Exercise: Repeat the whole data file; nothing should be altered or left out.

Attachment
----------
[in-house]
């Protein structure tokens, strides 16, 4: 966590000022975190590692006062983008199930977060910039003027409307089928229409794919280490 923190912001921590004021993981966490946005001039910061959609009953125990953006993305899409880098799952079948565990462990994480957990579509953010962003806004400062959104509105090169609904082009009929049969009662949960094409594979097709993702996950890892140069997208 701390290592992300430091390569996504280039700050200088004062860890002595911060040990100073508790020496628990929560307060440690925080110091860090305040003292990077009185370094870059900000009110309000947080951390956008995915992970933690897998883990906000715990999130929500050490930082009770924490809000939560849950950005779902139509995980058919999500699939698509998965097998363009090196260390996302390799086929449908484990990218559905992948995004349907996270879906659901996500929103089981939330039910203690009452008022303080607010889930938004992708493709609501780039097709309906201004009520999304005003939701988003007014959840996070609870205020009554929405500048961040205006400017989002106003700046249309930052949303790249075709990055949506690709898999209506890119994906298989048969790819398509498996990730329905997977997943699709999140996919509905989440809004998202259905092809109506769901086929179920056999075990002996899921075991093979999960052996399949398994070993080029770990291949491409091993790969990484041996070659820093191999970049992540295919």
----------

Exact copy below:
[in-house]
């Protein structure tokens, strides 16, 4: 966590000022975190590692006062983008199930977060910039003027409307089928229409794919280490 923190912001921590004021993981966490946005001039910061959609009953125990953006993305899409880098799952079948565990462990994480957990579509953010962003806004400062959104509105090169609904082009009929049969009662949960094409594979097709993702996950890892140069997208 701390290592992300430091390569996504280039700050200088004062860890002595911060040990100073508790020496628990929560307060440690925080110091860090305040003292990077009185370094870059900000009110309000947080951390956008995915992970933690897998883990906000715990999130929500050490930082009770924490809000939560849950950005779902139509995980058919999500699939698509998965097998363009090196260390996302390799086929449908484990990218559905992948995004349907996270879906659901996500929103089981939330039910203690009452008022303080607010889930938004992708493709609501780039097709309906201004009520999304005003939701988003007014959840996070609870205020009554929405500048961040205006400017989002106003700046249309930052949303790249075709990055949506690709898999209506890119994906298989048969790819398509498996990730329905997977997943699709999140996919509905989440809004998202259905092809109506769901086929179920056999075990002996899921075991093979999960052996399949398994070993080029770990291949491409091993790969990484041996070659820093191999970049992540295919």